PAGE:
David Schulze stands in front of his easel, paintbrush in hand. He dabs a little color on the canvas, then nods contentedly.

“Painting is very soothing to me,” he says, his gaze fixed on his work. “I started painting about four years ago, after my mother died, because I wanted to bring something new into my life. Not that I thought it would replace her or anything — but I just knew my life would never be the same without her.”

And in just four years, he has managed to accumulate an impressive collection. Scores of paintings hang in his small living room, and dozens more are stacked on the ground. Most are Texas landscapes, with a few impressionistic pieces peppered in.

“If people buy my art, I want them to buy it because it speaks to them,” he says. “You should never buy a piece of art just because it matches your couch.”

Spoken like a true artist. And after a few minutes in his home, a visitor gets the feeling that Schulze heeds his own advice: His digs reflect a mixed-match style that’s all his own. There also might be an assumption that a guy like him resides in an artsy, funky part of town — somewhere like East Dallas’ Little Forest Hills or Oak Lawn — but that’s not the case. Schulze lives right here in our own suburbia: a neighborhood known more for its prime shopping and real estate than its art scene.

But Schulze and a group of other neighborhood artists aim to change that with the North Dallas Artist Studio Tour. The last weekend of this month, Preston Hollow and Far North Dallas artists will open their studios — many of which are in their homes — for the third annual studio tour.

There is no charge for the tour, and the way it works is simple: Neighbors can obtain a map of participating studios by visiting northdallasart.com. There are 14 studios in the tour, and neighbors decide which ones they’d like to visit, and in which order. All studios will be open Saturday, April 28, from 10 a.m. to 5 p.m. and Sunday, April 29, from 1 to 5 p.m.

The hope is that by visiting these galleries, neighbors will discover there are homegrown artists among us.

“Because we’re in a residential area, often working behind closed doors, I think people just assume there isn’t an art community in our neighborhood, but that just isn’t so,” he says. “We are not some distant institution. We are right here shopping at the same groceries stores and banking at the same banks — we’re part of this neighborhood, and so is our art.”

And while our neighborhood’s art community might be smaller than in other parts of town, it boasts tremendous talent and variety. In fact, this year’s studio tour features paintings, sculptures, photography, pottery, collages, metal art, mosaics, textiles and jewelry by 28 artists.

“This is the most range we’ve had yet, so there’s something for every taste” Schulze says. “Plus it’s a chance for neighbors to chat with us face-to-face. And I love to hear feedback about my work, even if it can make you feel very vulnerable. Overall though, I think the tour is just a really great way to start a neighborhood dialogue about local art.”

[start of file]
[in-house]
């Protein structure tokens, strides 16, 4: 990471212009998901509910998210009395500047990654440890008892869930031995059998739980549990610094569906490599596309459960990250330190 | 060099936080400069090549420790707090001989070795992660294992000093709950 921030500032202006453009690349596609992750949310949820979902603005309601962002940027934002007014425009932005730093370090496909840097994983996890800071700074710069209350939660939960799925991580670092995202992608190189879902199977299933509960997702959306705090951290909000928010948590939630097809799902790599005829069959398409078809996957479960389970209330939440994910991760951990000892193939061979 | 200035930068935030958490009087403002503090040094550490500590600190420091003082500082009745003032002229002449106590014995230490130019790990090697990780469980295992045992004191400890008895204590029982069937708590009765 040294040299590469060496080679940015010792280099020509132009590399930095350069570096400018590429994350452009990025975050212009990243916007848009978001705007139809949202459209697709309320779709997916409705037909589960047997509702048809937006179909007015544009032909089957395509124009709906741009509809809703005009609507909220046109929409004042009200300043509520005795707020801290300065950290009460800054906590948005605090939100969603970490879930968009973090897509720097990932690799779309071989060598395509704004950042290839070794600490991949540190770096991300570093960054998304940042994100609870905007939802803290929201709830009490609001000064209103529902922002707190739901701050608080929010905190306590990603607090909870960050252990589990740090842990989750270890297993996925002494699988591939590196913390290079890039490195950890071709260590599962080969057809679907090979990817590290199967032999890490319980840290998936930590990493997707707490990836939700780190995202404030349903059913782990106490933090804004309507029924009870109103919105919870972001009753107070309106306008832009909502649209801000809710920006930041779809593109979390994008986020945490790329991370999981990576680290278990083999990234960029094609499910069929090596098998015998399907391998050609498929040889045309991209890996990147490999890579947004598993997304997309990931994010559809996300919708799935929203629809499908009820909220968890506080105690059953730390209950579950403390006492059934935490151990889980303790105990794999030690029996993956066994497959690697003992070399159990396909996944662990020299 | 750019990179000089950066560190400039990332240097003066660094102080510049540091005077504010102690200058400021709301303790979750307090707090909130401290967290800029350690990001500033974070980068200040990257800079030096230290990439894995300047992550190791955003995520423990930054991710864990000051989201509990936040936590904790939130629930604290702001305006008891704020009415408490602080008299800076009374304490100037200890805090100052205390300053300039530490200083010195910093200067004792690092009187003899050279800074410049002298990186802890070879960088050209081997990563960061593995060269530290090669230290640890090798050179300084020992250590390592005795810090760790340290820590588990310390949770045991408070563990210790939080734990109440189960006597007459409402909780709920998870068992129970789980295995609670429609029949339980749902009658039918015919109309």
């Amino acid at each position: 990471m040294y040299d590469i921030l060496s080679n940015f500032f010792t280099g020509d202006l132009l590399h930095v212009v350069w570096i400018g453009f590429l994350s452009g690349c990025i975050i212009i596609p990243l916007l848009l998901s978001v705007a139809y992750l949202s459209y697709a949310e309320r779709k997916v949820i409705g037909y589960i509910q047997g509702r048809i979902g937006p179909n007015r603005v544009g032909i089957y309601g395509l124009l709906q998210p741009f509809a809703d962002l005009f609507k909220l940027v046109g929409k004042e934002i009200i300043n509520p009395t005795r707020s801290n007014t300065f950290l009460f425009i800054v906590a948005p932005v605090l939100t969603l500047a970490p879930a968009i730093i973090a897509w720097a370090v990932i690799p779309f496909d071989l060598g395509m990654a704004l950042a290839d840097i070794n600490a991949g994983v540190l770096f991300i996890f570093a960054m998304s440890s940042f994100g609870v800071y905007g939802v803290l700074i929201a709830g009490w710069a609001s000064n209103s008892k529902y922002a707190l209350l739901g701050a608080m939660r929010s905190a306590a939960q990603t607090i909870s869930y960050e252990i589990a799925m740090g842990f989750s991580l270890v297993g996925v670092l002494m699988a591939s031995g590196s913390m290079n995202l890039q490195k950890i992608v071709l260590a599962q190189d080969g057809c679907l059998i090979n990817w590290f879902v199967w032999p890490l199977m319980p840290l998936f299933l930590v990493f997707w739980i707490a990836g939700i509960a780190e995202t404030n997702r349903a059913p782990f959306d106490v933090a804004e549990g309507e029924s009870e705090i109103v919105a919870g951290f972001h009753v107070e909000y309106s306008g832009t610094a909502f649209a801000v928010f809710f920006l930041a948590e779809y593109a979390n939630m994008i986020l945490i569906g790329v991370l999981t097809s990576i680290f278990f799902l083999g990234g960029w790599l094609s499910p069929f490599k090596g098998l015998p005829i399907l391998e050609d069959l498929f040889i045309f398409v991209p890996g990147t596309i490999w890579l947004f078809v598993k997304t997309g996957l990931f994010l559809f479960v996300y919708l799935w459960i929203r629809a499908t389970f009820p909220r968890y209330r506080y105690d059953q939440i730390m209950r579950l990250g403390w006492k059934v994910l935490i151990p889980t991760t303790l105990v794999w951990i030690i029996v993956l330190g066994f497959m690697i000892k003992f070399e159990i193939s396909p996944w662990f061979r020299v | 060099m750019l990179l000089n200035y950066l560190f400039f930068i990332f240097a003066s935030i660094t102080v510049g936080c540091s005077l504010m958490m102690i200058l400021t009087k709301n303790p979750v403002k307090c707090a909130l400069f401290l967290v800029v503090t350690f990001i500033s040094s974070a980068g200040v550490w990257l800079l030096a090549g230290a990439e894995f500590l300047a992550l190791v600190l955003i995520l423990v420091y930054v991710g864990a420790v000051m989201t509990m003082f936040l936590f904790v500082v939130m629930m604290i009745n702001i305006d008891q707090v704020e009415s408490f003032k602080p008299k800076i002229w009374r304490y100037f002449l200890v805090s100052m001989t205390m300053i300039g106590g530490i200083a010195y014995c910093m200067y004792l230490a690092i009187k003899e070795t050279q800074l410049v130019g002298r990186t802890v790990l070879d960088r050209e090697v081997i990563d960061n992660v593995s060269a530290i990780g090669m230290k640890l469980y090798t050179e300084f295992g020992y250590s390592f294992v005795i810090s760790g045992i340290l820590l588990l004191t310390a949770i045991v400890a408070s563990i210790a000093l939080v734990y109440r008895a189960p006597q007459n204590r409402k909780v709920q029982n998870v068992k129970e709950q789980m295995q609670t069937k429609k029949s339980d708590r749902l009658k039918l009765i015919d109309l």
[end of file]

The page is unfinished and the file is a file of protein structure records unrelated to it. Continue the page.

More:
Debby Shannon has participated since the tour began in 2004, and she says it’s exactly that kind of neighborly discussion that she looks forward to every year—and lucky for her, her small garage studio is full of conversation pieces.

“I did this collage after a trip to ,” she says, pointing to one piece. “And this is just a painting of a barn I saw in the country, and that one I sketched in Paris.”

Each piece looks as different as its back-story. Some are modern, bold paintings — others are collages that have been styled to look like the weathered pages of a scrapbook.

“I get bored a lot, so I try lots of new styles,” she says. “I’m always experimenting, and that’s partly why I do art demos during the studio tour. I can show people the creative process of all the different art styles they’re seeing in my studio.”

Several other tour artists also will be conducting art demos, meant to teach our neighborhood more about art and perhaps even encourage other aspiring artists on the block.

“I always urge people to try creating their own art, because I think the best way to gain a true appreciation for art is to try it yourself,” Shannon says. “But second to doing it yourself is seeing how it’s actually created — that definitely gives people a new appreciation for what they see hanging on the wall.”

And that appreciation is growing more and more each year, says participating artist Martha Box.

 “We’ve grown slightly each year, steadily adding an artist or two to our line up, and we hope that continues to grow,” she says. “And the neighborhood turnout has gotten better with each tour. That’s really encouraging because when we started the tour, we wanted to help art find a place here in our neighborhood, and it’s finally starting to do that.”

And because the North Dallas Artist Studio Tour is truly a neighborhood event, it’s appropriate for everyone in the neighborhood.

"Last year, we had random neighbors wander in just because they read the signs," Box says, "which was great, because that’s what it’s supposed to be — a casual neighborhood gathering to let people know that there is a vibrant art community here, even if they don’t know it yet.”

 

 

 

 


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